Weighing the Positives and Negatives in GMOs

Article Written by Joseph Lopez and Christine Nobleza
Illustration by Sophia Dumlao
Posted 20 June 2021

Genetically modified organisms (GMOs) are common in  the food market nowadays. In fact,  a study shows that genetic modification of crops increased  yields by 22% and farmer profits by 68% [1]. However, some people raised concerns about its safety as GMOs increased their reach.

First off, what exactly are GMOs? From the name itself, GMOs are organisms whose genome has been altered or modified in order to produce favorable traits [2]. These are done through recombinant DNA technology and reproductive cloning. 

One of the major  concerns against GMOs is its connection to glyphosate. Glyphosate is an ingredient in Monsanto’s herbicide, Roundup [3]. A study done last 2012 [4] concluded that there has been an increase in glyphosate-resistant weeds, causing  farmers to increase  the amount of herbicides applied to crops. In addition to this, the assessment done by the International Agency for Research on Cancer (IARC) [5] classified glyphosate as 2A or “possibly carcinogenic to humans.” Meaning, while it is already proven cancerous for animals, there is limited evidence of its carcinogenicity to humans [6]. Given this, more studies should be done in order to determine whether or not glyphosates are cancerous for humans and  to identify its other effects on our health.

Amidst this uncertainty, we can’t deny that GMOs have positive effects towards our environment. A report by Brookes and Barfoot found that GMOs have contributed to lowering levels of greenhouse gas emissions, with 2,456 million kg of carbon dioxide emissions reduced last 2018. This is because of the decreased fuel consumption from less frequent herbicide and pesticide applications, and the reduced energy use in soil cultivation [7]. The same report also found that the adoption of no-till farming systems for GMOs, a system where the soil is less disturbed compared to reduced tilling and traditional tiling systems, further diminished the greenhouse gas emissions of farming. Moreover, the report noted that GMOs lessen the need for new agricultural land as it usually increases yield, which will help the environment in the long run as undisturbed land such as forests reduce greenhouse gases.

However, GMOs might also have negative effects  on the environment. Outcrossing, the ‘transferring’ of genes from GMOs to conventional crops, may have undesired effects. Daniell’s study states that some of these concerns arose from the possibility of creating a ‘superweed’ that is resistant to herbicides because of a gene transfer [8]. Outcrossing may introduce undesired traits from GMOs to crops that undergo conventional breeding, or the breeding of two plants with the relevant characteristics without genetic modification [9], which may spell disaster once it  actually happens.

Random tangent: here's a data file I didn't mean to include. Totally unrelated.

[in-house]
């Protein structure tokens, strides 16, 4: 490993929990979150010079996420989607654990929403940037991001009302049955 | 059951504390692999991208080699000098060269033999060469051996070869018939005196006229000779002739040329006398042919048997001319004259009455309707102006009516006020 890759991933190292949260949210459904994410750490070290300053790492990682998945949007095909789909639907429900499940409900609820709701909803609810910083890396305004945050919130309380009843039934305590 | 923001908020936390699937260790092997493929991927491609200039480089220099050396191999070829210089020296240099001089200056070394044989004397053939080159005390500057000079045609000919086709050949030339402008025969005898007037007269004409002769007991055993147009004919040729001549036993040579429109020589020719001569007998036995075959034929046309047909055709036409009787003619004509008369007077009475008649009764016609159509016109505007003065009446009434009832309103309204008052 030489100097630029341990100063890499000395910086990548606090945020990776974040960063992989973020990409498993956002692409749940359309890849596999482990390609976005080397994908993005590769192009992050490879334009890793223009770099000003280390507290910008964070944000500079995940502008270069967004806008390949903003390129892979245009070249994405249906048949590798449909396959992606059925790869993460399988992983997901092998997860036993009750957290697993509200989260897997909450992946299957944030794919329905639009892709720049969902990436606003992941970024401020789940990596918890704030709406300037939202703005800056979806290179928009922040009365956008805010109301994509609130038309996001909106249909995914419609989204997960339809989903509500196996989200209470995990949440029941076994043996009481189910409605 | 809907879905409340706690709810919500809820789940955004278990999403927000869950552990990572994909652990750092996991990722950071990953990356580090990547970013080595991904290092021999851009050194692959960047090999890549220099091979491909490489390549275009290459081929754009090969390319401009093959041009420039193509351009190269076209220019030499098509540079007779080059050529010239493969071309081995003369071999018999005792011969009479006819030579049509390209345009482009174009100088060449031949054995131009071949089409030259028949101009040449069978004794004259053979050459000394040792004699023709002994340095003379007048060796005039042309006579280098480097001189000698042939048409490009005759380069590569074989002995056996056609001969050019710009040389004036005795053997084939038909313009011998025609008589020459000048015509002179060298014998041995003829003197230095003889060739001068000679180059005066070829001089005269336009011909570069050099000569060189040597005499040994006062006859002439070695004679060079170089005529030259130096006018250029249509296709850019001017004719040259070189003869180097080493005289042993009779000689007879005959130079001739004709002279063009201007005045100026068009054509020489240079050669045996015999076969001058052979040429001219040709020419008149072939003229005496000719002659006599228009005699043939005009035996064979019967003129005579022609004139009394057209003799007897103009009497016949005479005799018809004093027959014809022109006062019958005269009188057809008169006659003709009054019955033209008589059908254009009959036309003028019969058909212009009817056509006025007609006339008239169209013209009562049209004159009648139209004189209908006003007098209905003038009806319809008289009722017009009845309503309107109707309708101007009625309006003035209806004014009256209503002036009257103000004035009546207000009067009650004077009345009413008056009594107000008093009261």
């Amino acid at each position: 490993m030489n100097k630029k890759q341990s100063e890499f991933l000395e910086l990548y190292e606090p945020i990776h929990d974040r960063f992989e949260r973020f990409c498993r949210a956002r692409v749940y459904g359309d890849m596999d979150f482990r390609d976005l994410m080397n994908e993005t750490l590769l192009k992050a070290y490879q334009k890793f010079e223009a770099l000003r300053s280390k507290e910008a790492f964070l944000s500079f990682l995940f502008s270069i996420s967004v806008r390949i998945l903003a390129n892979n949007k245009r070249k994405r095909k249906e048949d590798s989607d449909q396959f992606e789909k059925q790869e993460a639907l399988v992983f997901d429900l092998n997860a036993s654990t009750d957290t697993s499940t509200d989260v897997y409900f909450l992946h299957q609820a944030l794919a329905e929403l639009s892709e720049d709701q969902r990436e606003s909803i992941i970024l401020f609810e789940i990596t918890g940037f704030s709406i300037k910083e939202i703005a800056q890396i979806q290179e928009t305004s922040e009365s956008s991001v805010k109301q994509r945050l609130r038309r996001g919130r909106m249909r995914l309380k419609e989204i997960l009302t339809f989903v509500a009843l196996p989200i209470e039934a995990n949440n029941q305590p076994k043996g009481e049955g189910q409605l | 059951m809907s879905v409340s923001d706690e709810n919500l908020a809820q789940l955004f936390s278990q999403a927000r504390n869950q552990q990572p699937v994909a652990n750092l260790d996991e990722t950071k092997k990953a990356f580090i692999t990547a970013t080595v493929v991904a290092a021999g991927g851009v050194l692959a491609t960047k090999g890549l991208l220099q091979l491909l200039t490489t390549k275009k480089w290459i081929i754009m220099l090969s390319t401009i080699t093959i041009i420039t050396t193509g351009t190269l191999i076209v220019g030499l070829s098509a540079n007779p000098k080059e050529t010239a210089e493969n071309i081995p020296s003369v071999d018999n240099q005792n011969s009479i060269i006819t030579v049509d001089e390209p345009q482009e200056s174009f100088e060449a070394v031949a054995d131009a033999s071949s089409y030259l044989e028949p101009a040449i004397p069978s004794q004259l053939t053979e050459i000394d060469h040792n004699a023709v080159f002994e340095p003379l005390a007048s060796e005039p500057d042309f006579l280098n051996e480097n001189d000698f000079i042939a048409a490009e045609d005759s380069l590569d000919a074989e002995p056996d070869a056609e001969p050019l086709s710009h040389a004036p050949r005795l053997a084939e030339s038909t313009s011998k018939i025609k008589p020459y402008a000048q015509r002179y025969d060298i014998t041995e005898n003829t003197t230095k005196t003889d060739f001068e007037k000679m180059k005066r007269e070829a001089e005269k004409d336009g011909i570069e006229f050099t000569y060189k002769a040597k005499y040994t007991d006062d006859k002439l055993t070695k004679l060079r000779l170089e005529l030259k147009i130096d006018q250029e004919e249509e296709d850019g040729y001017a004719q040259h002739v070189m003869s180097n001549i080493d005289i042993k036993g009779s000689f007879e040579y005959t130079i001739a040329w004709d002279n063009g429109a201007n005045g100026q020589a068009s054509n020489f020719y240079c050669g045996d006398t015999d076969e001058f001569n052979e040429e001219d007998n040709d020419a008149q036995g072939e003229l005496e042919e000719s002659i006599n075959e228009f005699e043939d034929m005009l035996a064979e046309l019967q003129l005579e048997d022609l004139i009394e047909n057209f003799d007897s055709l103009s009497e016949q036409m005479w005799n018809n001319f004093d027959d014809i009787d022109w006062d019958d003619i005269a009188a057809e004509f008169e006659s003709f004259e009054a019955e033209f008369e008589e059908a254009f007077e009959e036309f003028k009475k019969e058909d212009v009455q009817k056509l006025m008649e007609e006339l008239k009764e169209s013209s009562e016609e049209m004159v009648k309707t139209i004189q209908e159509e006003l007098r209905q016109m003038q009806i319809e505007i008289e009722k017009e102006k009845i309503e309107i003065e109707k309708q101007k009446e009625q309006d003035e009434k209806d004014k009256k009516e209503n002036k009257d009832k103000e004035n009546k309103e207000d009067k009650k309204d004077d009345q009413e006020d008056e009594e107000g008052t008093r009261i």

As both conventional and GM seeds provide large yields for the masses to consume, strict measures to prevent outcrossing have been imposed. Conventional plant breeding urges that breeding should only occur between plants that are compatible with one another. This ultimately controls undesirable traits in prospective crops within a certain species as new traits gained from sexual reproduction are limited [10]. The same applies to GM crops, as these may crossbreed with other non-GM crops. On the other hand, handling GM crops call for good agricultural practice and strict control, which acts as the main route to admixture with other crops [11]. 

As one can deduct, outcrossing occurs quite easily, which urged for strict limitations of the growth of these crops. Furthermore, research was subsequently conducted in order to combat its negative impacts on agriculture. A study conducted by Van de Wiel and Lotz (2006) suggested that a distance of 250 m between conventional and GM crops is sufficient to prevent genes from the latter to transfer to neighboring crops [11]. However, in some cases, admixture does not occur even when certain species are not isolated from each other [11], this may be attributed to incompatibility in terms of reproduction. An alternative that is widely used to prevent outcrossing in GM crops is the utilization of Genetic Use Restriction Technologies (GURTs) or ‘terminator seed’ technology. Seeds from these GM plants would be unable to germinate, which is caused by activating genes in response to particular stimuli, and in turn, would not have viable offspring with wild species [12]. While they partly are beneficial, the usage of this technology impedes farmers financially. Since the seeds produced from this are not fertile, farmers are urged to buy a new batch of seeds yearly. It is deemed impractical, taking into account the traditional method of farming, which enables farmers to to save, reuse, and share seeds [13].

Furthermore, GM crops have been proved to be as nutritious and safe as their non-GM counterparts. In fact, some crops were specifically modified to have better nutritional value [14]. In many instances, GM crops have combated nutritional deficiencies; folate, a B-vitamin that is needed to perform necessary functions in the body [15], was increased by 150-fold in rice [16] using genetic engineering. This rice could potentially prevent a birth defect called “spina bifida”, which is caused by the lack of folate during pregnancy. In another instance, a Brazilian state company managed to increase folate by 15-fold in lettuce, which is sufficient for the daily nutritional needs of an adult [17].